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  • Warning: Spoilers
    Once again the opening of the Shaw library is revealing many gems that have been hidden from non-Chinese audiences for too long. While solidly grounded in the wuxia tradition and very much in the style of the 1960's Shaw style this film is notable for a very unusual reason. It's one of the very few martial art films ever directed by a woman. Kuo Pao-Shu, an accomplished 32 year old actress at this point, gets behind the camera for her directorial debut.

    The films opens as Feng Ying Ying is rushing home to her parents after her husband, a security officer, is murdered while protecting a shipment of treasure. With her young son in tow, they stop for a rest but cross paths with a quartet of rogues. The lead rogue decides to rape Ying Ying while the others beat the son for sport. Ying Ying has a sword but is outmatched. She struggles with the rogue but that angers him and he ends up killing her. The boy escapes and rushes to the Feng mansion. The Feng elders are not there but his aunt, Fei Fei is. Outraged at the double tragedy, she immediately sets out to find her sister's killers with the young boy. Although she is an excellent martial artist, she disguises herself as a man. They find them but she is dismayed to discover that the lead rogue is her fiancé, the son of her father's best friend!

    THe film is very accomplished and well paced for a first time effort. Kuo manages to keep the action taut and extensive while giving the film a woman's viewpoint at the same time. It makes what could have been a standard revenge film into something with more depth. Kuo went on to direct a few more films including the classic "The Master Strikes".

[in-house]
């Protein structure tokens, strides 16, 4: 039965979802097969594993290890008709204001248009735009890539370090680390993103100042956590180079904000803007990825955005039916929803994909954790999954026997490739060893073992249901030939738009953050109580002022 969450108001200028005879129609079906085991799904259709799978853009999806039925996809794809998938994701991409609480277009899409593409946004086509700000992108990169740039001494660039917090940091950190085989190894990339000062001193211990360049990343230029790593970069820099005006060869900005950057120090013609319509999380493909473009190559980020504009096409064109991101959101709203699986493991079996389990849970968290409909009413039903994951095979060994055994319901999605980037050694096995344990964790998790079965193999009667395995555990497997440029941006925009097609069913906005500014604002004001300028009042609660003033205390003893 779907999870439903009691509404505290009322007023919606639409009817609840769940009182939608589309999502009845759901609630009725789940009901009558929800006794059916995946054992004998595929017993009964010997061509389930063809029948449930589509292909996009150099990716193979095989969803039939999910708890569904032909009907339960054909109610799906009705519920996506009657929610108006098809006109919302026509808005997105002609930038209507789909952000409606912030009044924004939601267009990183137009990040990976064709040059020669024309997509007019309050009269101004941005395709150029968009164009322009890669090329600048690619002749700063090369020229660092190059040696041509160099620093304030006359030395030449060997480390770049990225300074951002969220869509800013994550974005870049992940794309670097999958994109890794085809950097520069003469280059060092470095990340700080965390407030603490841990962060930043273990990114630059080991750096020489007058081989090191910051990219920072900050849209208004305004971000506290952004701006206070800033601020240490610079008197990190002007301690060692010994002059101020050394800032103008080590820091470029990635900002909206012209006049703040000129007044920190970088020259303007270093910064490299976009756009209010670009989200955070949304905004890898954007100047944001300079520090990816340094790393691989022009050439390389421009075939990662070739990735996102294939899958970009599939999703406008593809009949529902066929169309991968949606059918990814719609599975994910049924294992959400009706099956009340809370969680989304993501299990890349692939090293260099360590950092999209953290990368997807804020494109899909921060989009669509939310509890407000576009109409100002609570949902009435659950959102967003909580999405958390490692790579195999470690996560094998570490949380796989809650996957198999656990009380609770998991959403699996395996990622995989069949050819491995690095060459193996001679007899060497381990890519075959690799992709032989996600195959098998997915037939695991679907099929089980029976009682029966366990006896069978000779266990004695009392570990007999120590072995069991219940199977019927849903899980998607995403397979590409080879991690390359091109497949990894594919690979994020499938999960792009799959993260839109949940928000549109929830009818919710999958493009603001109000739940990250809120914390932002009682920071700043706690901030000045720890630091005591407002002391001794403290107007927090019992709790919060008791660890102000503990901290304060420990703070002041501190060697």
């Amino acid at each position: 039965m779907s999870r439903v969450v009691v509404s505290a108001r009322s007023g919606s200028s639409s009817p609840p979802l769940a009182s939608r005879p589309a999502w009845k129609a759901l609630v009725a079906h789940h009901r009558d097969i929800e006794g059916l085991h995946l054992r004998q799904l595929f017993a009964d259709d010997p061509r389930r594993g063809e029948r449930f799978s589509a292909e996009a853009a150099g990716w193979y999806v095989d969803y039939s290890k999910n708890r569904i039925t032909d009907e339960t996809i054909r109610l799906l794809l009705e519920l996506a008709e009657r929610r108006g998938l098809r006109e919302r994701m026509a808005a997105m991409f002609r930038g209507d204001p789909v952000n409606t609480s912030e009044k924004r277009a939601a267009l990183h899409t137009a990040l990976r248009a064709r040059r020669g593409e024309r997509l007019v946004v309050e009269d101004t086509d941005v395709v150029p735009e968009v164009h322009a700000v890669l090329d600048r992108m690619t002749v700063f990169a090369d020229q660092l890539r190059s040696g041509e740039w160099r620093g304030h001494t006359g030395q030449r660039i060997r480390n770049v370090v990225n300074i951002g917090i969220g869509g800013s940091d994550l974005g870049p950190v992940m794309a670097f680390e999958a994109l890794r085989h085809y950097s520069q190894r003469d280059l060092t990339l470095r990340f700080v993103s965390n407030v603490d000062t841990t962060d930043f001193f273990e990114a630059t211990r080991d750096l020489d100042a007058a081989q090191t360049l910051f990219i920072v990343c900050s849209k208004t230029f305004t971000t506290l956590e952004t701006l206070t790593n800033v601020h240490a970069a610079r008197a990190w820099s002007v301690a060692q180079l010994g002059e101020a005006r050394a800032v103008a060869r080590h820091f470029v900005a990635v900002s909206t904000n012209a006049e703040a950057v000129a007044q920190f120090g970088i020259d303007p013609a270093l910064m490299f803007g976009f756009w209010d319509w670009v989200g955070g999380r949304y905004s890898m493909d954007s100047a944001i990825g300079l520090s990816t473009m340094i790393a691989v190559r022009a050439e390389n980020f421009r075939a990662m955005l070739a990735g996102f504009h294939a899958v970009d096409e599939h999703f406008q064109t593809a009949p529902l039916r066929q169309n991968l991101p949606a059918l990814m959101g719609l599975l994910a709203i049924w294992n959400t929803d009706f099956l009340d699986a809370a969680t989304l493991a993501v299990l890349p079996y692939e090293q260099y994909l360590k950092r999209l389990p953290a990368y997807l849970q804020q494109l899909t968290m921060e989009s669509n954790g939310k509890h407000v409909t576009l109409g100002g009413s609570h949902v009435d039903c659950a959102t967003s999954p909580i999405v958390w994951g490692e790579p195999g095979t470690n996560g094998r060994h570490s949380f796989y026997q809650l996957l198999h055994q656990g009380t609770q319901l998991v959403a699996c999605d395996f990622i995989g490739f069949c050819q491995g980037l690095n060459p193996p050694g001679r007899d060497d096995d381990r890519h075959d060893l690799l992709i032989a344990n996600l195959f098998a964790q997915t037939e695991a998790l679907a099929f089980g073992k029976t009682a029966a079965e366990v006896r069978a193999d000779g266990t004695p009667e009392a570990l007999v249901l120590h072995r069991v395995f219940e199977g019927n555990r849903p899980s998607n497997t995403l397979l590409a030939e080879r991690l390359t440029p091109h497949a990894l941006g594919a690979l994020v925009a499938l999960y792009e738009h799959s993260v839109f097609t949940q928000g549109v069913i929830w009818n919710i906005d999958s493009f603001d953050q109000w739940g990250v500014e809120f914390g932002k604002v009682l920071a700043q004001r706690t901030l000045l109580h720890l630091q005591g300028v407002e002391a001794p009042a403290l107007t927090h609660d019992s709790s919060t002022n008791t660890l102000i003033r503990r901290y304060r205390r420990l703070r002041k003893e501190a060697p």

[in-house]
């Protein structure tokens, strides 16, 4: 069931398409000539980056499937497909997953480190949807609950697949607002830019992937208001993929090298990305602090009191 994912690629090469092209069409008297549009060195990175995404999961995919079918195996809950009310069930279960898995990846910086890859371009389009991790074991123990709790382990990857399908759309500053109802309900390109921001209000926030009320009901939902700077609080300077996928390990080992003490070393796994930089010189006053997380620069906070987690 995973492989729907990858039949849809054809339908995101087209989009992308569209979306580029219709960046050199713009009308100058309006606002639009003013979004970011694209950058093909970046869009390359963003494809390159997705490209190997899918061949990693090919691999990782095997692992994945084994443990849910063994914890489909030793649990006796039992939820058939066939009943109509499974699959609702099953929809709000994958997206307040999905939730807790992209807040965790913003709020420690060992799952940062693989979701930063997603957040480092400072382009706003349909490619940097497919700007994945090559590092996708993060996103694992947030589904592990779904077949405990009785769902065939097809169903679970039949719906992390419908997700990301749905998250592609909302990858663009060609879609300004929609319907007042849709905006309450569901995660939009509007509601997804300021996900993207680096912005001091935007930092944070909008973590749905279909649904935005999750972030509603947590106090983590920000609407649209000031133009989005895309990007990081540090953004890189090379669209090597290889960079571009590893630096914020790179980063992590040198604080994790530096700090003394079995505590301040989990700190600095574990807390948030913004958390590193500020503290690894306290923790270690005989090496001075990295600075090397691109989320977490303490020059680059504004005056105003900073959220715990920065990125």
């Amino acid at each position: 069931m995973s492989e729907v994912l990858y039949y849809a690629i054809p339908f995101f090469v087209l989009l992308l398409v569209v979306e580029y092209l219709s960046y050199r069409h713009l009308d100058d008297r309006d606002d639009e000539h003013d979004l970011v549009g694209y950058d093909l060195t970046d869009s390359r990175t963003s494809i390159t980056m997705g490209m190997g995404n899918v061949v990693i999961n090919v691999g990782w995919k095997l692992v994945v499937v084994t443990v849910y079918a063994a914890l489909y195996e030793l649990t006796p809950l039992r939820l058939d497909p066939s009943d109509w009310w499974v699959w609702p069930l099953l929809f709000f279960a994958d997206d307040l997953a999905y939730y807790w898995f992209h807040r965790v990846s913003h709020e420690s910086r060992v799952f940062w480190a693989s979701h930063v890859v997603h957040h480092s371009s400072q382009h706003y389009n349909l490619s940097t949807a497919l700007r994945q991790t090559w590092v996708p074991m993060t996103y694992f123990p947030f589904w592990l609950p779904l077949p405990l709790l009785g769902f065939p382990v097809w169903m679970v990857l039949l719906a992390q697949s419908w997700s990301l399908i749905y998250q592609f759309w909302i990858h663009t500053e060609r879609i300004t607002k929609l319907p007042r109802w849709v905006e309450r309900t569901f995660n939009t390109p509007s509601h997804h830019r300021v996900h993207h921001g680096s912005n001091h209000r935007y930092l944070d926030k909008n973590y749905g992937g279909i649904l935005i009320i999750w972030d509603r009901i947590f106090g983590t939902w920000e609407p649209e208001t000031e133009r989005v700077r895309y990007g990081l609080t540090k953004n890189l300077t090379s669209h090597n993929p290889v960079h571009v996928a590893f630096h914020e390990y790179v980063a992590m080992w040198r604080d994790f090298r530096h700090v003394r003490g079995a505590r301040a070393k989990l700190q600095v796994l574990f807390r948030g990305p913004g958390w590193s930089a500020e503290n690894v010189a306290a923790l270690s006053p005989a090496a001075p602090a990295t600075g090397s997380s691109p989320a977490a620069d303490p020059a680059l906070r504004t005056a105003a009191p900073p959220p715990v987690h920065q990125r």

The fights scenes are firmly planted in the style of the era. While energetic and well- choreographed, there's a lot of trampoline work and reverse-filmed jumping onto walls and building roofs. It's fun.

    Recommended.
  • It opens with thugs attacking a woman and her son. Unfortunately, this swordswoman missed the lesson where you expose your breasts then stab the man while he is gawking at them. The son escapes. It's a small world: The man just raped and killed the sister of his fiancée. The boy makes it home and reports the crimes. Lily swears revenge for her sister. An arrow with the word "Jin" is a clue to the killer. Lily finds the murderer at the brothel. She is about to deliver the death strike but something stops her. It turns out this time revenge is complicated.

    Lily's first fight in this movie was all swords and it was fantastic. Her moves were powerful and focused. She changes her grip on the sword from offense to defense. The boy is also fighting. It is hard to choreograph a child versus adult fight and keep it believable. Here it was done right. Credit to the action director Han Ying-Chieh.

    Dr. Craig D. Reid in his book "The Ultimate Guide to Martial Arts Movies from the 1970s" gives credit to Han Ying-Chieh as the originator of using the trampoline in these movies. Now I have to rewatch every movie from 1967 to find the first time a trampoline was used! My work never ends.

    The plot had a fault I must point out. The villain is initially presented as the typical one dimensional bad guy. Then it gets complicated as Lily has a history with him. This doesn't really work both ways, you have to pick either the one dimensional villain or the good guy on the wrong path. Perhaps that is asking too much for this genre.

    Fans of martial arts movies of the golden age from 1967 to 1984 share a common problem. We have friends who have never watched these movies. We want to put on a movie that these friends would watch but, besides Jackie Chan, we don't seem to have any options. I dare say this is a movie suitable for a newbie. It has a story beyond simple revenge, it has a strong female lead, a child that is actually not annoying, the bad guys are not ridiculous, and the fights are really good.